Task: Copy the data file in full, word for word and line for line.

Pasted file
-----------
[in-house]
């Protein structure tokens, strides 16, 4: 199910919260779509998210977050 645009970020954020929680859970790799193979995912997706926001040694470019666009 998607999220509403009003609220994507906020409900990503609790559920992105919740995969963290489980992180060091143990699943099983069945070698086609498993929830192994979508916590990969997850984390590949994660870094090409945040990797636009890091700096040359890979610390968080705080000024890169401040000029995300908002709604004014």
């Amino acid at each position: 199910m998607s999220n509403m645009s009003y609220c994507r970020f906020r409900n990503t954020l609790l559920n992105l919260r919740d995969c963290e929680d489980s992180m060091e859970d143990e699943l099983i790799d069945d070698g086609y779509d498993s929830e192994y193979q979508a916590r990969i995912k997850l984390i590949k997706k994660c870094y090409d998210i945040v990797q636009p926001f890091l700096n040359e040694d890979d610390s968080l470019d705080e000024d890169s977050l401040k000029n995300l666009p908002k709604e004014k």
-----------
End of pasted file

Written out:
[in-house]
């Protein structure tokens, strides 16, 4: 199910919260779509998210977050 645009970020954020929680859970790799193979995912997706926001040694470019666009 998607999220509403009003609220994507906020409900990503609790559920992105919740995969963290489980992180060091143990699943099983069945070698086609498993929830192994979508916590990969997850984390590949994660870094090409945040990797636009890091700096040359890979610390968080705080000024890169401040000029995300908002709604004014």
């Amino acid at each position: 199910m998607s999220n509403m645009s009003y609220c994507r970020f906020r409900n990503t954020l609790l559920n992105l919260r919740d995969c963290e929680d489980s992180m060091e859970d143990e699943l099983i790799d069945d070698g086609y779509d498993s929830e192994y193979q979508a916590r990969i995912k997850l984390i590949k997706k994660c870094y090409d998210i945040v990797q636009p926001f890091l700096n040359e040694d890979d610390s968080l470019d705080e000024d890169s977050l401040k000029n995300l666009p908002k709604e004014k």